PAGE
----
When you are a driver on the roads of Pennsylvania, you have certain legal obligations in order to keep other people on the road safe. Many of these obligations will be obvious: You should refrain from driving over the designated speed limit, you should not drive under the influence of alcohol and you should generally obey the rules of the road.

However, not all practices are quite so clear cut. This is true for what is perceived to be reckless driving. Reckless driving is a term that can be used for a broad number of actions, yet it is considered a major traffic violation in the state of Pennsylvania. It is important, therefore, that you understand what reckless driving means and the consequences of such an offense.

Understanding the texting and driving ban in Pennsylvania

We all know that when we are behind the wheel, we shouldn't be using our cellphones at the same time. Horror stories of fatal car crashes that occur while using Snapchat or updating Facebook statuses are rife in the media, yet most of us are still tempted to catch a quick glance of our screens every time we hear our phones buzz.

As well as the dangers of cellphone usage while driving, it is also illegal in the state of Pennsylvania. This means that if a police officer notices that you are using your phone while driving, they are able to pull you over and fine you on the spot.

Explaining a drunk driving checkpoint in Pennsylvania

Law enforcement officials across the state of Pennsylvania routinely conduct checkpoints to find drivers who are operating their vehicles under the influence of drugs or alcohol. These are known as DUI checkpoints. They most commonly occur on weekends and during holidays. They can also be held during the week. Either way, drivers should know what occurs during a DUI checkpoint in State College.

As you approach the checkpoint, one of the officers on scene will ask you to stop your vehicle. You will need to provide the officer with your driver's license, proof of insurance and vehicle registration. The officer will use this information to find out if you have any warrants out for your arrest.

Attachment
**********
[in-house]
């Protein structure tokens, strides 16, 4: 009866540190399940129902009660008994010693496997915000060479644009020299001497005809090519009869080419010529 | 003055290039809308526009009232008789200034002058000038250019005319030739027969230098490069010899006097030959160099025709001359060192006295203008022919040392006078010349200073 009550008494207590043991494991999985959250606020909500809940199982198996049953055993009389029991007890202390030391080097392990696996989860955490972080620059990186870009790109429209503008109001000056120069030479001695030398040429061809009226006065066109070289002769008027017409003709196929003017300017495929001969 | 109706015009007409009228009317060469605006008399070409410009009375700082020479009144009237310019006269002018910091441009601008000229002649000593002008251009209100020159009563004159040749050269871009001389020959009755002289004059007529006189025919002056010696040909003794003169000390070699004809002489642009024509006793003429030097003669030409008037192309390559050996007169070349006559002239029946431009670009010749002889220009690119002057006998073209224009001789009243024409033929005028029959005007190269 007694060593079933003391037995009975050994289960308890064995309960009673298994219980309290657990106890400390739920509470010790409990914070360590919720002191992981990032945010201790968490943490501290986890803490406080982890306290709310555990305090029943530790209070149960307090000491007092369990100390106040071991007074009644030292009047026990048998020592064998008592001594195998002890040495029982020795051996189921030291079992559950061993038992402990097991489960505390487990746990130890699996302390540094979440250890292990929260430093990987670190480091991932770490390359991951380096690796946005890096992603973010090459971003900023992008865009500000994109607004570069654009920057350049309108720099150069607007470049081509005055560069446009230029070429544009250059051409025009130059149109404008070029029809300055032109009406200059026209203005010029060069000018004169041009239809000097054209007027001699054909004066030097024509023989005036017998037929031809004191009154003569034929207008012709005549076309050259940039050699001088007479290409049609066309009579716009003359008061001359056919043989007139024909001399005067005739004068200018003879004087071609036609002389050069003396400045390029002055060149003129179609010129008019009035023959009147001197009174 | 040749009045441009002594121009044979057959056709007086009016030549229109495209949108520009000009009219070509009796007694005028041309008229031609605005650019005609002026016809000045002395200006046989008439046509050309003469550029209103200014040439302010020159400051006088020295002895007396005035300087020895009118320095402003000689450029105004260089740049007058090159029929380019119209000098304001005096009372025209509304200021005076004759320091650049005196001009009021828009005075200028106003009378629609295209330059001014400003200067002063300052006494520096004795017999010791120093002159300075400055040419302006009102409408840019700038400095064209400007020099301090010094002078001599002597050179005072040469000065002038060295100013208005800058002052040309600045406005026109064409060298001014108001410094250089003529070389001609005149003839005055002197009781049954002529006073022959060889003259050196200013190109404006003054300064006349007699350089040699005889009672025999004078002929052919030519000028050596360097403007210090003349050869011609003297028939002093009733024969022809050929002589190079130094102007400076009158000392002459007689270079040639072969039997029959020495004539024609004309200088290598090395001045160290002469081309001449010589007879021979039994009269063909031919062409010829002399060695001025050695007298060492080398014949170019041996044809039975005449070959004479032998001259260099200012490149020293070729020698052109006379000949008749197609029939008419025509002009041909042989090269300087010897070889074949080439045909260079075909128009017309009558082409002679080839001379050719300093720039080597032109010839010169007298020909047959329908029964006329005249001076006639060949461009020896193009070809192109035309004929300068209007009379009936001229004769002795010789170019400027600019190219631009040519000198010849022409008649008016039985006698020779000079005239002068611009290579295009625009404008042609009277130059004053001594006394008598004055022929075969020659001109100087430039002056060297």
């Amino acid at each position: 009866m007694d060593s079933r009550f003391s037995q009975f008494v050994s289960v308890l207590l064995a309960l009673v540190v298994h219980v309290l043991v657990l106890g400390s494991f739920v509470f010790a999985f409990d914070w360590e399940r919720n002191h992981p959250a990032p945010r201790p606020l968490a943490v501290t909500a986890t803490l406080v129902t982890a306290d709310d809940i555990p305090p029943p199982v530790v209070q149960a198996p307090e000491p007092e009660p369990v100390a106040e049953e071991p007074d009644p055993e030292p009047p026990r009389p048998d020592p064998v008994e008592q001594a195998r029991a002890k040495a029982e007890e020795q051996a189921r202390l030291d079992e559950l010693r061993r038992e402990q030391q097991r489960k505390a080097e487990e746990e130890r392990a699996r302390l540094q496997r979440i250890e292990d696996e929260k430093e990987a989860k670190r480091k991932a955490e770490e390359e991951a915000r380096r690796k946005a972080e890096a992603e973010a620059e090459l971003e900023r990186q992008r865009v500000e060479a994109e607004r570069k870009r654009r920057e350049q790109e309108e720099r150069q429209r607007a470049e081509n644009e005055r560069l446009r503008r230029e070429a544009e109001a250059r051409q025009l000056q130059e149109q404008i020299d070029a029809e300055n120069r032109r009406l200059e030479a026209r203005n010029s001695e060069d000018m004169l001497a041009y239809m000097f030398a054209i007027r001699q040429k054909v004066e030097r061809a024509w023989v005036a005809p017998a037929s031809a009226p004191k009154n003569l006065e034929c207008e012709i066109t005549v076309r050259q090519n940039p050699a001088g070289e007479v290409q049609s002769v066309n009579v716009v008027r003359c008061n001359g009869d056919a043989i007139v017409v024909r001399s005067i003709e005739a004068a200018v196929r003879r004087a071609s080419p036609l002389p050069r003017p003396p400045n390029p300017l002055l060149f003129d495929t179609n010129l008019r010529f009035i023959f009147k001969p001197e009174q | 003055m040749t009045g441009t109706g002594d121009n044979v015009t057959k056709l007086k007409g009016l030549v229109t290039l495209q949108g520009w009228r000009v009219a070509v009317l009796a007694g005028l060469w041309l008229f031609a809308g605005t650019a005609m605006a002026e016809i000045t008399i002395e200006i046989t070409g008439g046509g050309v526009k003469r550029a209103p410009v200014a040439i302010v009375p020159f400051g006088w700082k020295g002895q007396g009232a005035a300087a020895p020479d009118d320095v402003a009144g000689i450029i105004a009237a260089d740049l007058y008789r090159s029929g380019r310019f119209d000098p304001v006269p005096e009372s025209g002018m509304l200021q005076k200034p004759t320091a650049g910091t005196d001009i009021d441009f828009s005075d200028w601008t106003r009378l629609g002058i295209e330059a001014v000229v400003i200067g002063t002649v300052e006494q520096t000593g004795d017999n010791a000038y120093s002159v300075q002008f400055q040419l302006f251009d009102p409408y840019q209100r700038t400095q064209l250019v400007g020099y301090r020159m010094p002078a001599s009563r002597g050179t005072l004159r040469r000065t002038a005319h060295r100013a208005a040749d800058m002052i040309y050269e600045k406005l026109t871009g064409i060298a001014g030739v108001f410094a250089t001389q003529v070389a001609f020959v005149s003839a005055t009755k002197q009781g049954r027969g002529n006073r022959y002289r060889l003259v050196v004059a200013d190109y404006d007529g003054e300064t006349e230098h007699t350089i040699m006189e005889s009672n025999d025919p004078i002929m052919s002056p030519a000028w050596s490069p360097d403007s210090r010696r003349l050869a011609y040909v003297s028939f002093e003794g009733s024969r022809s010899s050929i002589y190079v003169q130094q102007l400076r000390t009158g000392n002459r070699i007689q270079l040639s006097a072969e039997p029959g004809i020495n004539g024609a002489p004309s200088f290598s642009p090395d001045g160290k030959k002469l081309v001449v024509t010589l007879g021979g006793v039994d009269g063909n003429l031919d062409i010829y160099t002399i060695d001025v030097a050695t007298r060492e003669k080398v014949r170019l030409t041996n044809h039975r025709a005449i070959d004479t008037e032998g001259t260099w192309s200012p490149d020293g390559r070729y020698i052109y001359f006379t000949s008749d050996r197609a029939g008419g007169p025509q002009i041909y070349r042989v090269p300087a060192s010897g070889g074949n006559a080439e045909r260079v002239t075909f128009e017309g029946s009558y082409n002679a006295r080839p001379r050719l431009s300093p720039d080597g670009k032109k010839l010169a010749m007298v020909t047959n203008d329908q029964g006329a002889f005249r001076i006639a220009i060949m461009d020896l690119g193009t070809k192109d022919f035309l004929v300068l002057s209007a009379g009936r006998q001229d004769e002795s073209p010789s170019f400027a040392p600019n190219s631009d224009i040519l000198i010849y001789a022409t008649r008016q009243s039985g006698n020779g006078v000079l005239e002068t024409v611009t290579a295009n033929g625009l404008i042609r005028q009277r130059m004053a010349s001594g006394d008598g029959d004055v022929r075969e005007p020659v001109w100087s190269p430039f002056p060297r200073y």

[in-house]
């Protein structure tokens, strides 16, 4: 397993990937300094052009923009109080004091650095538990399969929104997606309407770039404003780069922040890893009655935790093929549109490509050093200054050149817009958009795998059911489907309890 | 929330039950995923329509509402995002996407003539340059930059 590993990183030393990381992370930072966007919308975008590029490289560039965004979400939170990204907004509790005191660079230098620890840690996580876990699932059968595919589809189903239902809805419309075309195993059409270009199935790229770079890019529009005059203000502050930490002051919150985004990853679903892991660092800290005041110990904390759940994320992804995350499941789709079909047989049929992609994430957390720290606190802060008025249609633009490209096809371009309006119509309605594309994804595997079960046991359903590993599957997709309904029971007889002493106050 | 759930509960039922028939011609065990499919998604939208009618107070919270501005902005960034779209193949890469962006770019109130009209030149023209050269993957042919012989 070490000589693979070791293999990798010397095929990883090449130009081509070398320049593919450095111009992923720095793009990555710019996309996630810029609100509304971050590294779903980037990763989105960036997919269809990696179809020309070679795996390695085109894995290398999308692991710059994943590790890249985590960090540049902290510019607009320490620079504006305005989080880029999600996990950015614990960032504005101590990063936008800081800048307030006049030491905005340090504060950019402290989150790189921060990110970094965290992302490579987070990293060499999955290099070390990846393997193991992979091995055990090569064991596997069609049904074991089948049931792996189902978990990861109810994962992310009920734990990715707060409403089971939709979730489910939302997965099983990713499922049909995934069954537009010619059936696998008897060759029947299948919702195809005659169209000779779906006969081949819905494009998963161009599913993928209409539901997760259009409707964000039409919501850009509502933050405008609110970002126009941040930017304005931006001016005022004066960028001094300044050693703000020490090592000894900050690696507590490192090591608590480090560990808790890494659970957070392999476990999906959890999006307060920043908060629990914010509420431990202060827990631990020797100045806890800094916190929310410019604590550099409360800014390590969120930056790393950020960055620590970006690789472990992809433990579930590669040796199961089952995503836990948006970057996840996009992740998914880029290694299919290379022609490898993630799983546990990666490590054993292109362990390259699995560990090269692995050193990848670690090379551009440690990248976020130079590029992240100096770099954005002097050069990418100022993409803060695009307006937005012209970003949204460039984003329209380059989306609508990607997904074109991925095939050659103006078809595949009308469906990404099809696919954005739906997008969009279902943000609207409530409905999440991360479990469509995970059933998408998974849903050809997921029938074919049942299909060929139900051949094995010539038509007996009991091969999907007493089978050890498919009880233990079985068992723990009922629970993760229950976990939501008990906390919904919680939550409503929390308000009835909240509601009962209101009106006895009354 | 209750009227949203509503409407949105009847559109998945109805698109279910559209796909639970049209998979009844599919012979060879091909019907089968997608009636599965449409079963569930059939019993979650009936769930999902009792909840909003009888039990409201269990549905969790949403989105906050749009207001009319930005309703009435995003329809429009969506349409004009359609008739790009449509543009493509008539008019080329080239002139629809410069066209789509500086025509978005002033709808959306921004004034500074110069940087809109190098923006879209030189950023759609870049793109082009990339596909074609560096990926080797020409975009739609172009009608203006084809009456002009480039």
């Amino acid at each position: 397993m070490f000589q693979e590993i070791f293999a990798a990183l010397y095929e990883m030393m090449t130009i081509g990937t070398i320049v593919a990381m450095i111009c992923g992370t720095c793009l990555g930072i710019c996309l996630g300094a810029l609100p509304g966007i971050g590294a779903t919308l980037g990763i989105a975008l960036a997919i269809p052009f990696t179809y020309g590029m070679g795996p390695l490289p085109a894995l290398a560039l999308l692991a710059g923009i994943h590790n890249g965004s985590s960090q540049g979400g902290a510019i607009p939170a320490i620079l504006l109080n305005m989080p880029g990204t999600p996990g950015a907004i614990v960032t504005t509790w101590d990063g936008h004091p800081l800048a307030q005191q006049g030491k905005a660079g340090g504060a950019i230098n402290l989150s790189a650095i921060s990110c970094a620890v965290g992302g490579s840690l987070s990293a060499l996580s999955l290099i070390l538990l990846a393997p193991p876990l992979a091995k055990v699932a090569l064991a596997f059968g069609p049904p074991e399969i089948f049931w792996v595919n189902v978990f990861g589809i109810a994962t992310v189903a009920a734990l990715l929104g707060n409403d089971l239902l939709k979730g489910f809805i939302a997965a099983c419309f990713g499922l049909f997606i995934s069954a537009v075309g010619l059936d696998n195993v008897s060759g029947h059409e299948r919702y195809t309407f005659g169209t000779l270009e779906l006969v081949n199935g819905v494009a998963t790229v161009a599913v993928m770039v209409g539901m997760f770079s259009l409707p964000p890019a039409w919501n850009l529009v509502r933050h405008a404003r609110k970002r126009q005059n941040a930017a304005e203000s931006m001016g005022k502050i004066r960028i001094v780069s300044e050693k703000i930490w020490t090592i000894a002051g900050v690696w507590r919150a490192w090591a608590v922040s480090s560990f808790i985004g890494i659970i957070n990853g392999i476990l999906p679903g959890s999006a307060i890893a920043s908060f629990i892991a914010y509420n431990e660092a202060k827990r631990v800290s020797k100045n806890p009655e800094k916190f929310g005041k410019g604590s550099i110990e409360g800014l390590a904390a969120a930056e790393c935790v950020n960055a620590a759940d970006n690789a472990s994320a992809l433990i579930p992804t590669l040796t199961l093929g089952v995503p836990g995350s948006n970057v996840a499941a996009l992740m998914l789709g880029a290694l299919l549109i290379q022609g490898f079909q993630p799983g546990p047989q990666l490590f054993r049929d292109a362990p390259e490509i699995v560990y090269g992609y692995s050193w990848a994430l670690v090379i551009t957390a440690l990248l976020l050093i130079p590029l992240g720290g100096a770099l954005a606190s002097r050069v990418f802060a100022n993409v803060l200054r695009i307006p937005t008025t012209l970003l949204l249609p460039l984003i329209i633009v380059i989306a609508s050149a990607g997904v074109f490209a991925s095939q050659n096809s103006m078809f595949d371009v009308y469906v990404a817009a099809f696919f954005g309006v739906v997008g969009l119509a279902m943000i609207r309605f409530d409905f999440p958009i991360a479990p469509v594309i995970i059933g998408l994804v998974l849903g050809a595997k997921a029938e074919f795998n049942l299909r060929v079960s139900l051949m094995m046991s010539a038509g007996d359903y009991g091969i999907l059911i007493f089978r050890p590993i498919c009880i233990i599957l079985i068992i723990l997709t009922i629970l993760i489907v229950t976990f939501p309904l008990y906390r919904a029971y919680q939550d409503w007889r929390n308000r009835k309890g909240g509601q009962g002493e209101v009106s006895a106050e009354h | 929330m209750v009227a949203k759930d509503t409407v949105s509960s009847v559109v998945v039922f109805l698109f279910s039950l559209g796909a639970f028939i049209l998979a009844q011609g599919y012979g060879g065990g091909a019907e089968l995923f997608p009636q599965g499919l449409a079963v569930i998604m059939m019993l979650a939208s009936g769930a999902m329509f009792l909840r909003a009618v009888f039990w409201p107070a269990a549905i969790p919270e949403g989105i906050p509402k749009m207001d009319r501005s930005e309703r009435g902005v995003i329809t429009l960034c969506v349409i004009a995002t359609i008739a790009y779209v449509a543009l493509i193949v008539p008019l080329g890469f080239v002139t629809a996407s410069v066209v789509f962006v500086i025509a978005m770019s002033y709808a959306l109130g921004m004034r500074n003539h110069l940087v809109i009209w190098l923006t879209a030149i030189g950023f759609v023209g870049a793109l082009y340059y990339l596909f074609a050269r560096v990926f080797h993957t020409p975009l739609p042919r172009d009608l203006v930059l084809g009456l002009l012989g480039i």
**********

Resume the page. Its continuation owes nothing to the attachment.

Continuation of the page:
Just how pervasive is underaged drinking around graduation time?

Many students are often in festive moods as they celebrate finishing high school and begin their foray into adulthood. Although it may be illegal to do so, this marks a time in which many underage individuals may consume alcoholic beverages.

The fact that many individuals younger than 21 consume alcohol illegally in the United States shouldn't surprise you. It's the most commonly abused drug among minors. One statistic recently reported by the Center for Disease Control and Prevention (CDC) shows that 11 percent of all alcohol consumed in the U.S. is drunk by those age 11 to 20.

Surcharges after a Pennsylvania traffic ticket

When you are faced with a traffic ticket in the state of Pennsylvania, you may be confused about the fines and penalties that you are subject to. If you with to contest the ticket, you may also be unsure as to whether you should pay the fine and expect to have it reimbursed later.

In the state of Pennsylvania, fines are the same rate across the entire state, but they vary from different states across the country. The will be determined by the violation that you are subject to.

Should you walk home from the party?

Most Penn State students know that they should not drink and drive. Operating a vehicle with a blood alcohol content (BAC) of .08 or above can result in DUI charges and serious consequences. This threat of criminal charges, and the high risk of accident and injury, may influence students to walk home after a night out instead of driving.

However, if you have had a few too many drinks in the course of a night, you may still face charges for walking home while drunk. Known as public intoxication, you can face up to a $500 fine for a first offense and up to a $1,000 fine for subsequent offenses. What should students know about Pennsylvania's public drunkenness laws?